As a child John witnessed a televised production of Cavalleria Rusticana, finding it strongly sung and memorably demented. He notes that the effects of verismo on a child’s mind have yet to be determined. Then as a teen-ager he heard the recording, Getz/Gilberto, (the one with the orange painting by abstract expressionist, Olga Albizu on the cover) featuring American jazz saxophonist, Stan Getz and Brazilian guitarist, Joao Gilberto. These experiences influence his musical taste to this day.
Eventually he co-founded a marketing agency and worked with Free Jazz pioneer, Ornette Coleman at the behest of Verve, the label that released several of Coleman’s recordings. He also produced a New York City jazz club extravaganza to commemorate the 60th anniversary of Blue Note Records. Prior to all of that, he was an arts administrator, college professor, film critic and an award-winning producer of music and story-telling programs for children.
Thanks to friends he made while pursing a certificate in arts administration at the Banff Center in Banff, Alberta, John’s initial brush with opera was hearing Dame Joan Sutherland and Tatiana Troyanos in Norma and Martina Arroyo as Turandot at the Canadian Opera Company. Then he lost his heart to Dame Gwyneth Jones when she sang the Marschallin and Ariadne in the same week at the Vienna State Opera; John would revive his romance with these Richard Strauss heroines when he organized a graduate course on fin-de-siecle Vienna for New York University.
Once upon a time John met with Lord Tony Hall who was then Chief Executive of the Royal Opera House. This resulted in meetings with ROH development and marketing staff in London and New York, who admired but found premature his strategy for tapping the very top of the “one per-cent.” Nonetheless, he enjoyed the encounter and the opportunity to catch a world-class opera company in action.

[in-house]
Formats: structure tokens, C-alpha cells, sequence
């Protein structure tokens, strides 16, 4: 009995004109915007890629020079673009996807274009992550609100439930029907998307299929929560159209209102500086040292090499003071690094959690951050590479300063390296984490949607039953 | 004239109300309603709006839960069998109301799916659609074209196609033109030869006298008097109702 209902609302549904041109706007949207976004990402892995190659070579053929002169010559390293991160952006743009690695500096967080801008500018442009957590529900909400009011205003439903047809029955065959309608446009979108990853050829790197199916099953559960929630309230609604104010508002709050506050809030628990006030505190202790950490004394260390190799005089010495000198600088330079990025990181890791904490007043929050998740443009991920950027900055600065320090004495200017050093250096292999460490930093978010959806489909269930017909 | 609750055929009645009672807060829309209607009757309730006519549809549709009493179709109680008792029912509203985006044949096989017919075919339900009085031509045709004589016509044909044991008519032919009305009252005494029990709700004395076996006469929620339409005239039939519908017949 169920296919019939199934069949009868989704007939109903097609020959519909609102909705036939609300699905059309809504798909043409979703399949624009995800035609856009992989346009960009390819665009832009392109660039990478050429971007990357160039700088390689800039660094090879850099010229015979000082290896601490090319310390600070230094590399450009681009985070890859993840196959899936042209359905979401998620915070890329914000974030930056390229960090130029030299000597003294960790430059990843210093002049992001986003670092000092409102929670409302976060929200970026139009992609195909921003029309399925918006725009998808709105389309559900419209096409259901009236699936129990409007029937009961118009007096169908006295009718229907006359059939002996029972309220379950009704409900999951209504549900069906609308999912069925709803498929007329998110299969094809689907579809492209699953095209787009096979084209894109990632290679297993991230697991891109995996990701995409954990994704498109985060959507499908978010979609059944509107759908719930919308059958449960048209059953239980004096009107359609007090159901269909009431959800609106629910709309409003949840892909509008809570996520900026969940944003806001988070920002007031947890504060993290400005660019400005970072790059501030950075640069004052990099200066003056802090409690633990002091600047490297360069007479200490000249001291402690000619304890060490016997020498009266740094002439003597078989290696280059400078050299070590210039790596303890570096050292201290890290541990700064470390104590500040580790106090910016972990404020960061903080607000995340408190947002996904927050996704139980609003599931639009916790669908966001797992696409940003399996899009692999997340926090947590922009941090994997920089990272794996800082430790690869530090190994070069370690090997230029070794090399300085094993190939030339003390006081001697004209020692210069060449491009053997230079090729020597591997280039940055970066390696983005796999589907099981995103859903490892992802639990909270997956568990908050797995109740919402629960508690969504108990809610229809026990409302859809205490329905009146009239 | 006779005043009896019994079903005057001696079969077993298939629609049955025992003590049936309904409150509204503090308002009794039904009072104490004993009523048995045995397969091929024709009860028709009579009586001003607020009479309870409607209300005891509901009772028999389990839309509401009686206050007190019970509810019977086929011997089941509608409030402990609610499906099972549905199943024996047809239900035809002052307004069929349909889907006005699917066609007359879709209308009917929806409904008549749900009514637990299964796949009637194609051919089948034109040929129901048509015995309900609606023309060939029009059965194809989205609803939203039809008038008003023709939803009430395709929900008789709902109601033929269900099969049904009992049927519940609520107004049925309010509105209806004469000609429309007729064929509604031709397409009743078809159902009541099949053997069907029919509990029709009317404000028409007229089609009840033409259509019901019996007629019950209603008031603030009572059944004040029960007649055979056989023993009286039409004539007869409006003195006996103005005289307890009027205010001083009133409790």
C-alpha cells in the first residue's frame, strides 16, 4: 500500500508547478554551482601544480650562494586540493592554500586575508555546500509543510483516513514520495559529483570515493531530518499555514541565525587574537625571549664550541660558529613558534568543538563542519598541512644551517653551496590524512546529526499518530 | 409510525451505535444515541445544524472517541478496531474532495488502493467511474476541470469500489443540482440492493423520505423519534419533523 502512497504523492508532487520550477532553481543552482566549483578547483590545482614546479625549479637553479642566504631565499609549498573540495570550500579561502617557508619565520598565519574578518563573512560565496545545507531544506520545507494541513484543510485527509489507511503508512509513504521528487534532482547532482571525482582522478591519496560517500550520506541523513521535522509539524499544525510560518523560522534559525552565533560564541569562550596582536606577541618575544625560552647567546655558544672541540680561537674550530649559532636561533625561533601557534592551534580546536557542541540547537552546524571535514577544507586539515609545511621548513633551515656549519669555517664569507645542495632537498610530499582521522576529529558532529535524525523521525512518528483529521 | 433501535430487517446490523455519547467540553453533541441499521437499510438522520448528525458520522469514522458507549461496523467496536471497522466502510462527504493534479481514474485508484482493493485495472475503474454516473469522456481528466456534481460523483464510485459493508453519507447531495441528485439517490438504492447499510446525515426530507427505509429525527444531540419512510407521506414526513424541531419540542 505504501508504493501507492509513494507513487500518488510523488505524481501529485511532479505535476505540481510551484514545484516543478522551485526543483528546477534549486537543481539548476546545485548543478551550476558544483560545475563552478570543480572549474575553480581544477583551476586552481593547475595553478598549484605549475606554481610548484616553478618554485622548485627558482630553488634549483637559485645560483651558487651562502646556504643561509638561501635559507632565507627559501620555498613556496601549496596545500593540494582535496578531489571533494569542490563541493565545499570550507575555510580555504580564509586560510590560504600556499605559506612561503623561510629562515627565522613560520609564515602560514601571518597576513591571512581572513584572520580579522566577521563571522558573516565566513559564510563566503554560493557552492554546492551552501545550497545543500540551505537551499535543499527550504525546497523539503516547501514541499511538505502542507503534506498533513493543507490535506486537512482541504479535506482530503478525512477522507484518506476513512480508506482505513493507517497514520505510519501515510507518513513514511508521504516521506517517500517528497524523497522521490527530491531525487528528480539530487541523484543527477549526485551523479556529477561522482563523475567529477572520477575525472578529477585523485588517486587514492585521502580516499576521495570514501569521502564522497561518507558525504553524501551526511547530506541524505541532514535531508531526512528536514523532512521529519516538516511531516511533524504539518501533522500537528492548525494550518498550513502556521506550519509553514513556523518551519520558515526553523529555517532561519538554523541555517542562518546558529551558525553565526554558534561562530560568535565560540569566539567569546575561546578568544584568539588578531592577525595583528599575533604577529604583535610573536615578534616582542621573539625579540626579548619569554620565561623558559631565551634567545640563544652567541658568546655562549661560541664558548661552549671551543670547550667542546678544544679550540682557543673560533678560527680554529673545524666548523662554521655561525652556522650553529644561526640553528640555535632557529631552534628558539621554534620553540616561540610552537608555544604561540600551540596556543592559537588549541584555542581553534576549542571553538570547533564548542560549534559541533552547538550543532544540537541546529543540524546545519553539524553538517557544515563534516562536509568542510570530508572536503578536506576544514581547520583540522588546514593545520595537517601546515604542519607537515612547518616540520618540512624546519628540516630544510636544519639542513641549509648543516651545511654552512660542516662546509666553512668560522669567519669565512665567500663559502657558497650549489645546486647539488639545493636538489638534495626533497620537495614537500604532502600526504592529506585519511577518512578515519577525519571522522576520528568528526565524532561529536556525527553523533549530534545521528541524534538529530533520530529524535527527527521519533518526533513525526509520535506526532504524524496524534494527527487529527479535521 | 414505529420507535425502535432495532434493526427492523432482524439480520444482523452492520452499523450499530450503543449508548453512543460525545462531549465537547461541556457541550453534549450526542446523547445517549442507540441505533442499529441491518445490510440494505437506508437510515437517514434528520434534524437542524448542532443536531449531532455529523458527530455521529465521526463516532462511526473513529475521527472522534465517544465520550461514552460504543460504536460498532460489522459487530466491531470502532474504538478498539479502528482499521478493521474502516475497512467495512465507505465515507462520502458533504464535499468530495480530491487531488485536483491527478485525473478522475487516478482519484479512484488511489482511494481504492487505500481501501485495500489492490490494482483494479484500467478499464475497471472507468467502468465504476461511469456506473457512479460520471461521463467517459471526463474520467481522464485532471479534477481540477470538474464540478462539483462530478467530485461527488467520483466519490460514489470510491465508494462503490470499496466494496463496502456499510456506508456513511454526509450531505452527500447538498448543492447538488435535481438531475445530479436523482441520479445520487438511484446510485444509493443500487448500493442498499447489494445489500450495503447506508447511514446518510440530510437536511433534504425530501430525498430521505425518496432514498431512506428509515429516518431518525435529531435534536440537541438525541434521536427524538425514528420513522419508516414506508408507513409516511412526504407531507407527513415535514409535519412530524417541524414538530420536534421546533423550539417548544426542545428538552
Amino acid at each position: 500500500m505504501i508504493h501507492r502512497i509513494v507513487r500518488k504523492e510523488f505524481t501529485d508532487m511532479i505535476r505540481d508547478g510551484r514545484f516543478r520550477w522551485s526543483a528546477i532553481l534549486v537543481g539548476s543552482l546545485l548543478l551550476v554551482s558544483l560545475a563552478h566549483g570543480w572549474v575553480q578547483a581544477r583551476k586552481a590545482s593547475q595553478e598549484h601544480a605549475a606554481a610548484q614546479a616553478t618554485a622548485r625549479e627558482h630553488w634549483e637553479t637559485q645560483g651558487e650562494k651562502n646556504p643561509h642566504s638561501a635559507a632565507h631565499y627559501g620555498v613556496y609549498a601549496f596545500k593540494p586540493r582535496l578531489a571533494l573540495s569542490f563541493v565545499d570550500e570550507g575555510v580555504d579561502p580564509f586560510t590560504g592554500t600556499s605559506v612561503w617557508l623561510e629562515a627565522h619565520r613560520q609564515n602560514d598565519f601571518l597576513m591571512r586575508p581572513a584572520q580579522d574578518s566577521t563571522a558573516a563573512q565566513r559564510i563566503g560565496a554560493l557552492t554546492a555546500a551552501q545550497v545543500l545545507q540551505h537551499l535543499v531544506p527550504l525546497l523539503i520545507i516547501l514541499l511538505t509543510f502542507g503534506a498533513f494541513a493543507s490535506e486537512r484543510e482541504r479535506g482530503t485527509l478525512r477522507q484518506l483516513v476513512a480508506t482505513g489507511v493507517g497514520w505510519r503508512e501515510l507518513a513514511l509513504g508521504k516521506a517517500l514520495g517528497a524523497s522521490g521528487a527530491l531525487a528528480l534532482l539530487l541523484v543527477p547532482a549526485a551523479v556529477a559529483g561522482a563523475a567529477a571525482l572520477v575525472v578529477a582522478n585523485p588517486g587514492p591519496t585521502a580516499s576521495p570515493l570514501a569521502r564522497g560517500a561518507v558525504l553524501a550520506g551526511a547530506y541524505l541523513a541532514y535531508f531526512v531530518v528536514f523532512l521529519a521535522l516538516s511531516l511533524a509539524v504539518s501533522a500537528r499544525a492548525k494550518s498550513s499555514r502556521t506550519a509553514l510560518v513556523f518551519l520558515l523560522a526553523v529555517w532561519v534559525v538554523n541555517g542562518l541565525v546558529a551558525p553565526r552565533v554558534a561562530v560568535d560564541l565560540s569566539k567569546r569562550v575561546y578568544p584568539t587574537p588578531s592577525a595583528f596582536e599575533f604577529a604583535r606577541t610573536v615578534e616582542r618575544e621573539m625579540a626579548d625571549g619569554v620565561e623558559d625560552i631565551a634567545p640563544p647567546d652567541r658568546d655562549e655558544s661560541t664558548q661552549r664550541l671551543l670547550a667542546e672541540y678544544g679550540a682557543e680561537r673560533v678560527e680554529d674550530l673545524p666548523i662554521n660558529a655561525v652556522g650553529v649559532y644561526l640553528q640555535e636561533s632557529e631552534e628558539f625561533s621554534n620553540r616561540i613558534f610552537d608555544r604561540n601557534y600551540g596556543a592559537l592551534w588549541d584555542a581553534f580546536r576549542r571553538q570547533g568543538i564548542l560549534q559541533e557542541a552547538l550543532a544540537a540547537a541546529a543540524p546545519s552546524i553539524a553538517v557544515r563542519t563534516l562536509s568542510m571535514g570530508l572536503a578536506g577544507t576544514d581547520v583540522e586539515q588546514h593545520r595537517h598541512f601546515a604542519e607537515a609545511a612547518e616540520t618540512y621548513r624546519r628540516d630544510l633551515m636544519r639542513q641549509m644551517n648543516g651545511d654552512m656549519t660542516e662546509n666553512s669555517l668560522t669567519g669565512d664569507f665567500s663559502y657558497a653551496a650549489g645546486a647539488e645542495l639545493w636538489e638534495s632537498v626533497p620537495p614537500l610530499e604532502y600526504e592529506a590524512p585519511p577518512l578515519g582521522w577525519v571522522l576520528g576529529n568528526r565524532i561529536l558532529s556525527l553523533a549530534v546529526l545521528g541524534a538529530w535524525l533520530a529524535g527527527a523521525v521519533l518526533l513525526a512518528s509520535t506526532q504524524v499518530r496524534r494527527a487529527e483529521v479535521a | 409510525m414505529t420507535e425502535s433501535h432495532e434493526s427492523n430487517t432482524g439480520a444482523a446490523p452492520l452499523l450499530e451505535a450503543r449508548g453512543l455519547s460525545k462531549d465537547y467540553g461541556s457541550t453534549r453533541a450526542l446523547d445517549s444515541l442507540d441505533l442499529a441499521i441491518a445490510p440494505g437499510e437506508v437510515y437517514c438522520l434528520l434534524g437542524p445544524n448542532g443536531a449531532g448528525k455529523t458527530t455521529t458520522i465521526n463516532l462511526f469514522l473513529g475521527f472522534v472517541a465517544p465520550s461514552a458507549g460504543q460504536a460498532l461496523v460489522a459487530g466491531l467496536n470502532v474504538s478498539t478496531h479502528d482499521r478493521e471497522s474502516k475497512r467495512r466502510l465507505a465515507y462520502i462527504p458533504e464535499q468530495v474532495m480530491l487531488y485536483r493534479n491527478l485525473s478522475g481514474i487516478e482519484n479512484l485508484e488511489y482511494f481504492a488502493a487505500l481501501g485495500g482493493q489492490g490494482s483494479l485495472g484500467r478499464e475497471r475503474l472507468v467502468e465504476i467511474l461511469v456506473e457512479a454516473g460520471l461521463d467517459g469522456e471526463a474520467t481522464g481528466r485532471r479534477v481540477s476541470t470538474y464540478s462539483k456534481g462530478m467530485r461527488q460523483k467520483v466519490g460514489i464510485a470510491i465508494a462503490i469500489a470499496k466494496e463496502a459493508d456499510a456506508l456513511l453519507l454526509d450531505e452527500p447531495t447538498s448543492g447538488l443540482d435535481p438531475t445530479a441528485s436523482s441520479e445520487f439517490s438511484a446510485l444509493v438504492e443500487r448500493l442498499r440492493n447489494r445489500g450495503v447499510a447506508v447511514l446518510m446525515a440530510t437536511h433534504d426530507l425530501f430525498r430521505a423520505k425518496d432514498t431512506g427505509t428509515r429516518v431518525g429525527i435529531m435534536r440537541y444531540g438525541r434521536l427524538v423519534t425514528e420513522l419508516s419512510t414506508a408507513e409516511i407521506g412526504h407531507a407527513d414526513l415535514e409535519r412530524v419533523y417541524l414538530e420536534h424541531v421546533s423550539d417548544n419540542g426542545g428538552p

For what seemed like a lifetime, John organized communities and developed audiences for the Artrain-an actual train that transported and exhibited art from museums, galleries and private collectors, to areas that were considered culturally underserved. With his encouragement, communities organized their own series of art shows and performances and John began to observe the effects audiences members had, not only on these events, but on each other.
As the Internet and digital age revolutionized entertainment and smart phones threatened to leave no event uninterrupted, he began to consider how an ever-growing supply of content and increasingly seductive technical gadgets might be harnessed in the service of audiences and presenters alike. Currently he is conducting research for a book on how this can be accomplished. He wants his book to be a fun and useful read and has discovered that cultural audiences can learn a thing or two from those of sports.
John is reassured by the presence of paintings by Rembrandt and Vermeer at the Metropolitan Museum of Art. He visits them often. He likes to gently direct friends and visitors to the Queen Mother Pendant Mask in gallery 352 of the Met’s Arts of Africa, Oceana and the Americas galleries. He is grateful to former Met Director, Thomas Campbell, for including this majestic expression of respect for one’s elders on his audio tour.